Both having survived marathon semifinals, three-time Wimbledon champion Novak Djokovic and first-time finalist Kevin Anderson are set to meet in the final at the All-England Club on Sunday.
Looking to watch a live stream of Djokovic vs Anderson? In the United States, the match is scheduled to start at about 9 a.m. ET and will be broadcast on ESPN. But if you don’t have cable or can’t get to a TV, you can still easily watch the match live (or DVR it) on your computer, phone or streaming device by signing up for one of the following cable-free, live-TV streaming services:
In addition to a Netflix-like on-demand streaming library, Hulu now also offers a bundle of live TV channels, including all of the ESPN channels (ESPN, ESPN 2, ESPN U and ESPNews). You can sign up for “Hulu with Live TV” right here, and you can then watch a live stream of Djokovic vs Anderson on your computer via the Hulu website, or on your phone, tablet or streaming device via the Hulu app.
Additionally, if you aren’t able to watch live, “Hulu with Live TV” also comes with 50 hours of Cloud DVR storage (with the ability to upgrade to “Enhanced Cloud DVR,” which gives you 200 hours of DVR space and the ability to fast forward through commercials), allowing you to record the match if you want.
ESPN and ESPN 2 are both included in the “Sling Orange” channel package. You can sign up for a free 7-day trial right here, and you can then watch a live stream of Djokovic vs Anderson on your computer via the Sling TV website, or on your phone, tablet or streaming device via the Sling TV app.
Additionally, if you can’t watch live, you can get 50 hours of cloud DVR storage as an additional add-on when signing up for your free trial.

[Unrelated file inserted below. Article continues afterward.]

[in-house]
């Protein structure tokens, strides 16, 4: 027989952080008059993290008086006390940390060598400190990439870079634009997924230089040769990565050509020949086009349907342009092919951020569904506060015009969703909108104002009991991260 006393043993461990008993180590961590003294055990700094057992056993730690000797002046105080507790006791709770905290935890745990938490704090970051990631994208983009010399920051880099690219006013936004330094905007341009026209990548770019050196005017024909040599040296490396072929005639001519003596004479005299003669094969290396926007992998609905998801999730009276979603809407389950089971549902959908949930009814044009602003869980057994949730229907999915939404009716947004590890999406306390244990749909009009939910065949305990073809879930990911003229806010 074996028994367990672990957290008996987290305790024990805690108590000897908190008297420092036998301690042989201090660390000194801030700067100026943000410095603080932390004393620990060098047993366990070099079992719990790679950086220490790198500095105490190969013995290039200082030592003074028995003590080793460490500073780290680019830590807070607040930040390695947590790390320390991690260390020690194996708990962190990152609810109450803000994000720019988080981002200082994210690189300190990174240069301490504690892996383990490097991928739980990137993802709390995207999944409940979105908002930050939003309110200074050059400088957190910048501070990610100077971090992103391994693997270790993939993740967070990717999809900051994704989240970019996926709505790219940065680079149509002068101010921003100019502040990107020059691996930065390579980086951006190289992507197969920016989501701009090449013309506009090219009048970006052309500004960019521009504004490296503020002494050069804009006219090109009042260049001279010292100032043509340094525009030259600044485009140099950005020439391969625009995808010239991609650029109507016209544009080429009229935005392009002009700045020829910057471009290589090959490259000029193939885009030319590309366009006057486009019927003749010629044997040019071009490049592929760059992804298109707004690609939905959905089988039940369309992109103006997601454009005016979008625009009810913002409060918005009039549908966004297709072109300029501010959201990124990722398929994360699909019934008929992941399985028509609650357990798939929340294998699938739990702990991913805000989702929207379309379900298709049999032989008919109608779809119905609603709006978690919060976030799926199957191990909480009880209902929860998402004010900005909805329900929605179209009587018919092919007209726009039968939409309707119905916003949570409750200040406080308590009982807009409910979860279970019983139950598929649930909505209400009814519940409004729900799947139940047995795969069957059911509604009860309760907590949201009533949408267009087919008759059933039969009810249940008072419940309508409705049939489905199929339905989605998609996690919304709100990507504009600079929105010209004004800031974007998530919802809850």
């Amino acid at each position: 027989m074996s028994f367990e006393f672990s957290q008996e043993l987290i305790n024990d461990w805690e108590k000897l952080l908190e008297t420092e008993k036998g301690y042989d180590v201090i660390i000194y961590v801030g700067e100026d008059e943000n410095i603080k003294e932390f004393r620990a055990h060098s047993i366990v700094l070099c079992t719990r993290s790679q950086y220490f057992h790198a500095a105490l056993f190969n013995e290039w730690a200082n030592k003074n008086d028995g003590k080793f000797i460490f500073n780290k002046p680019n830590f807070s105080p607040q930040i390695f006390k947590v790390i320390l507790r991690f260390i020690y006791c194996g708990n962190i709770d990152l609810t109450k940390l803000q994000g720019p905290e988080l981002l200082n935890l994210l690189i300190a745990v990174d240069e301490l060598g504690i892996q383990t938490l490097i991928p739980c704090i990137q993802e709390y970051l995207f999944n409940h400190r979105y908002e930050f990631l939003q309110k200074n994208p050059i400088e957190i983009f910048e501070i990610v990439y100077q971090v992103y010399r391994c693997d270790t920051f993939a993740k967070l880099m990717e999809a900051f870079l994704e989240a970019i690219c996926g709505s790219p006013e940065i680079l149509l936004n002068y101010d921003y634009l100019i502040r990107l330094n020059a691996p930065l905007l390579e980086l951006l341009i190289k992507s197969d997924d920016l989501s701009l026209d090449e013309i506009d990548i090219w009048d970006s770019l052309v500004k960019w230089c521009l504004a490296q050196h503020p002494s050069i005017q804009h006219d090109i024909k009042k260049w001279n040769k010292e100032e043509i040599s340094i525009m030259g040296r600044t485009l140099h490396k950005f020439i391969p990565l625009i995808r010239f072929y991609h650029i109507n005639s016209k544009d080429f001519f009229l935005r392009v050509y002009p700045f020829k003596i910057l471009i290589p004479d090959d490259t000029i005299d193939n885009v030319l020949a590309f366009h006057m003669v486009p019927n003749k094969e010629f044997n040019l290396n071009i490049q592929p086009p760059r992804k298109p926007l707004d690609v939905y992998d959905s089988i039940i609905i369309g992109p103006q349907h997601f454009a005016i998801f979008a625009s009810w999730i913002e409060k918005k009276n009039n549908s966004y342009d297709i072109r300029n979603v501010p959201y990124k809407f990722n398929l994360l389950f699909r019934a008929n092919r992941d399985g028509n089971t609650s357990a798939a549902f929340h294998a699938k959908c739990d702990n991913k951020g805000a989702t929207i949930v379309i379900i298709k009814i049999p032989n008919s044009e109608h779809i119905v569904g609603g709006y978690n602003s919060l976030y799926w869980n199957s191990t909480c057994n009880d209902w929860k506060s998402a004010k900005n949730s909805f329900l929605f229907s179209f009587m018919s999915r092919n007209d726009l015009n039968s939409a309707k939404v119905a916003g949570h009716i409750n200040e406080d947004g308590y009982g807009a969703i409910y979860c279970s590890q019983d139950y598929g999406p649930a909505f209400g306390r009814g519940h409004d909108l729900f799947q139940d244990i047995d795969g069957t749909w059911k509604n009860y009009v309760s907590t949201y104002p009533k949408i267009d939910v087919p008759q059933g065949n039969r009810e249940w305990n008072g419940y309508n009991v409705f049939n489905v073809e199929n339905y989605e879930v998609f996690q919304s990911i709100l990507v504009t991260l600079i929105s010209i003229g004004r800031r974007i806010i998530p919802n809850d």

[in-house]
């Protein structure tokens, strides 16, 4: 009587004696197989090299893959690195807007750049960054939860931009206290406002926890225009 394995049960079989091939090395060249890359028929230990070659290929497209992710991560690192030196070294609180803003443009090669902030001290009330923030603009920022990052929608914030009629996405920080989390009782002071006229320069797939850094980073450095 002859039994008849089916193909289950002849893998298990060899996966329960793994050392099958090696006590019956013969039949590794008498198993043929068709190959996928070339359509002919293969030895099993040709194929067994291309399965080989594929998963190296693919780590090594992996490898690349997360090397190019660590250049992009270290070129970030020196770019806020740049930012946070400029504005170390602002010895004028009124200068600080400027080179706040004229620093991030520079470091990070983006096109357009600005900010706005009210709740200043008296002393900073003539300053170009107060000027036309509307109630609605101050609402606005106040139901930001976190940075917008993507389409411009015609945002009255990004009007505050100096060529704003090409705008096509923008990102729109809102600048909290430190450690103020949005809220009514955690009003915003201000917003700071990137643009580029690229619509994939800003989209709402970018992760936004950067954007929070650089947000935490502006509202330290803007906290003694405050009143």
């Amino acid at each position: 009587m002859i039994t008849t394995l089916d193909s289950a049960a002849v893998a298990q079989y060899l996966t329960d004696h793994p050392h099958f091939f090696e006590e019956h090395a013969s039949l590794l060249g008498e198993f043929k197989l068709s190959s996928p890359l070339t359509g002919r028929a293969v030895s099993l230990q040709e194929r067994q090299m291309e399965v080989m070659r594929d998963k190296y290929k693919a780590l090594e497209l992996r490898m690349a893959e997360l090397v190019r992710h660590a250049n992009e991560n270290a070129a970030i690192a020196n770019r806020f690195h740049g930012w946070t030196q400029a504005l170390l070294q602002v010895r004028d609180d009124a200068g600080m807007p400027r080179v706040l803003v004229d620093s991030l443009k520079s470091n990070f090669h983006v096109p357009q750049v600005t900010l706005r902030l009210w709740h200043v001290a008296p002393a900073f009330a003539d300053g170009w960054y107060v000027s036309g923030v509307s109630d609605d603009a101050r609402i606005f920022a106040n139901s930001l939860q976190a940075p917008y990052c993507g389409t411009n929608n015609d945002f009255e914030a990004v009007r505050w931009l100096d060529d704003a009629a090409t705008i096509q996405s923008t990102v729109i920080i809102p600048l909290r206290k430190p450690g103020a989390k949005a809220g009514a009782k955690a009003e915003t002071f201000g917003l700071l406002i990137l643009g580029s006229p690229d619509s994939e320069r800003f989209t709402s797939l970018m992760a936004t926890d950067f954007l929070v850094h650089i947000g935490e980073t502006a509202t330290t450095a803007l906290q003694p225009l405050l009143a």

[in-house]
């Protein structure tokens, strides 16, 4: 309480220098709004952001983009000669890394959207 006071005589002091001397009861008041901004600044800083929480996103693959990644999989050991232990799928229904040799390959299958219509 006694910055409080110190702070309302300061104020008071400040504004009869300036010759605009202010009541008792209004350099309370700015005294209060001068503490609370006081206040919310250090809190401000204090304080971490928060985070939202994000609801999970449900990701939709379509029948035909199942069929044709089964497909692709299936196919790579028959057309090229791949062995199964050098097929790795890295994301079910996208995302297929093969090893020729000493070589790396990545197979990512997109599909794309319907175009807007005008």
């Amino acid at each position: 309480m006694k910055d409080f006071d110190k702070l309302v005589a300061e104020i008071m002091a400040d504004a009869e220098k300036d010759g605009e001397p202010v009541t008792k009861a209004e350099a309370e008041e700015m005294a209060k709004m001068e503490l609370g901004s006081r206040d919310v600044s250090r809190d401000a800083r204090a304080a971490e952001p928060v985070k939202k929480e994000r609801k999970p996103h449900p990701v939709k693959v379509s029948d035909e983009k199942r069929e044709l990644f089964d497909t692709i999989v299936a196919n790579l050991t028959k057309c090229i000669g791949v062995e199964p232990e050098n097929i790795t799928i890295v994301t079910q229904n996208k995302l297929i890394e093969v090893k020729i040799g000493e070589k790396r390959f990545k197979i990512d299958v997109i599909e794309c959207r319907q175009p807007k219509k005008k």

This match can also be watched on your computer via ESPN.com, or on your phone, tablet or streaming device via the ESPN app. You’ll need to log-in to a cable provider to watch this way, but if you don’t have that, you can still sign up for one of the above options and then use your Hulu or Sling TV credentials to sign in and watch on the ESPN digital platforms.
The fitness of both men will be tested in this one.
Anderson, two days after coming from two sets down to defeat No. 1 seed Roger Federer in five thrilling sets, went back-and-forth (and back and forth and back and forth) against John Isner in what turned into the second-longest match in Wimbledon history: A 7-6(8-6), 6-7(7-5), 6-7(11-9), 6-4, 26-24 test of endurance that lasted an absurd six hours and 36 minutes.
That immediately put Anderson in a hole for Sunday’s final, but he caught a break when Djokovic and Rafael Nadal got entangled in their own five-set instant classic. Not only did it last five hours and 15 minutes, as Djokovic needed a “mere” 18 games to put away Nadal in the final set, but it wasn’t able to be finished until Saturday, giving Djoker less preparation time for the final.
While each player’s conditioning will prove crucial, another key factor will be Anderson’s serve–and Djokovic’s ability to defend.
Throughout the tournament, Anderson has faced, on average, just 1.3 break points per set and has actually been broken just 11 times in six matches. Djokovic, meanwhile, has tallied at least four breaks in every match thus far, averaging 1.6 breaks and 4.4 break points per set. It’s a battle of strengths, and it will be compelling to see if Anderson’s massive serve can continue to carry him like it did against Federer and Isner.
Historically, Djokovic holds a 5-1 record in six career matchups against Anderson, winning each of the last five. Their last meeting was here at the All-England Club in a Round of 16 match in 2015, as Djokovic dropped the first two sets but clawed back to win (6-7(6), 6-7(6), 6-1, 6-4, 7-5) en route to his third Wimbledon title.
If Sunday’s final even somewhat resembles that match, we’re in store for the perfect finish to what has been a thrilling tournament thus far.